Styling Showdown: 2013 vs. 2014 Mitsubishi Outlander
Less Exciting, More Mature
In the course of a model or a brand's styling evolution, in the never-ending quest for differentiation and distinction, sometimes the styling knob is cranked to 11. Vehicles in recent memory that have pulled this off successfully include the Range Rover Evoque, Hyundai Sonata, and Mazda CX-5, among others. But a radical change in styling is not always successful, especially in market segments that generally favor or reward safe, predictable, and consistent. While the above three models certainly haven't suffered for their bold styling gambles, some companies have dialed back the visual excitement on certain models in the quest for more mainstream acceptance. The 2014 Mitsubishi Outlander SUV is one of these.
Compared with the 2013 model's Lancer Evo-esque big, mouthy, forward-canted grille, the 2014 model's subtle, rounded nose goes for a more subdued, efficient, high-tech appearance. The only styling daring of note on the front of the vehicle is the pronounced S-shaped detail going from the outer edge of the headlight housings to the lower grille, flanked by low-mounted foglights with satin metallic bezels.
The rest of the 2014 Outlander plays it safe to a fault on the exterior. The side profile is standard two-box compact SUV. A pronounced horizontal crease running from the headlights to the taillights is the only noteworthy flourish that could be remotely considered bold. Around back, the taillights are vaguely reminiscent of the last-generation Subaru Impreza hatchback, with a clear horizontal reflective strip stretching the width of the tailgate.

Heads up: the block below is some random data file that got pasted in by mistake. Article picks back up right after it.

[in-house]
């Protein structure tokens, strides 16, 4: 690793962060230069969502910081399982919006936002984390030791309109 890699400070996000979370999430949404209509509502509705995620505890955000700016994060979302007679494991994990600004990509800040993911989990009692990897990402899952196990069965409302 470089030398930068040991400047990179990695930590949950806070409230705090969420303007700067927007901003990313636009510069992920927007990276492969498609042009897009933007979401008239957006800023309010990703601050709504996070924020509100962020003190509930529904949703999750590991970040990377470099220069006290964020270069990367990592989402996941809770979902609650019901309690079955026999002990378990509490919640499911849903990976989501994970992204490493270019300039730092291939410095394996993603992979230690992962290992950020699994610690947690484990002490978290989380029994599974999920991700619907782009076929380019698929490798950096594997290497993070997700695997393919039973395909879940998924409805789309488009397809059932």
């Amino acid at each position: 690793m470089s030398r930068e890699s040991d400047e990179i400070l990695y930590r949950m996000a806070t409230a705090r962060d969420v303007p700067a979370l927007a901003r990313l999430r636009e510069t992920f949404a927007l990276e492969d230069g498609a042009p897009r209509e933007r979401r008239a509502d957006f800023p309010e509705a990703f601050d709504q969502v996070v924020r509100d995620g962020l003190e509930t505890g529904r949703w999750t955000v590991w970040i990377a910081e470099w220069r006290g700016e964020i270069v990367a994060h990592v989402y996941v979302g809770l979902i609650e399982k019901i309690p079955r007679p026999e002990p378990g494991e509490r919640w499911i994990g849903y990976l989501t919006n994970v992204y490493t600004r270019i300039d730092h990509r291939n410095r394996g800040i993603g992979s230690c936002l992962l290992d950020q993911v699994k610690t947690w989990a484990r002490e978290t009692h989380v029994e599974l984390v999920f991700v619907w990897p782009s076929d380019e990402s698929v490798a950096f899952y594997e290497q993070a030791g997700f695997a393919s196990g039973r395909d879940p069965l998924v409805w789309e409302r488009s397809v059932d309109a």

The 2014 Outlander also grows up on the inside, with a more formal-looking interior with woodgrain or carbon-fiber accent trim dominating the dashboard theme, compared with its predecessor's broad expanse of uninterrupted, but tastefully sculpted grained plastic. We don't dislike the new model's interior, but we didn't especially object to its predecessor's, either.
The 2014 model's safer styling may broaden its appeal to a larger audience, but we liked the Evo-inspired lines of the 2013 model. The Outlander's little brother, the 2014 Outlander Sport, continues the aggressive styling theme for the time being. Unfortunately, its tepid 148-hp, 2.0-liter I-4 doesn't exactly evoke fantasies of high-powered rally drifting through mountain roads.
We're going to call our opinion on the 2014 Mitsubishi Outlander neutral. We don't hate it, but it doesn't stoke any sense of desire or passion either. Of course, neither do most of the other entries in the segment. What do you say? Is the 2014 Outlander's redesign a win or a fail?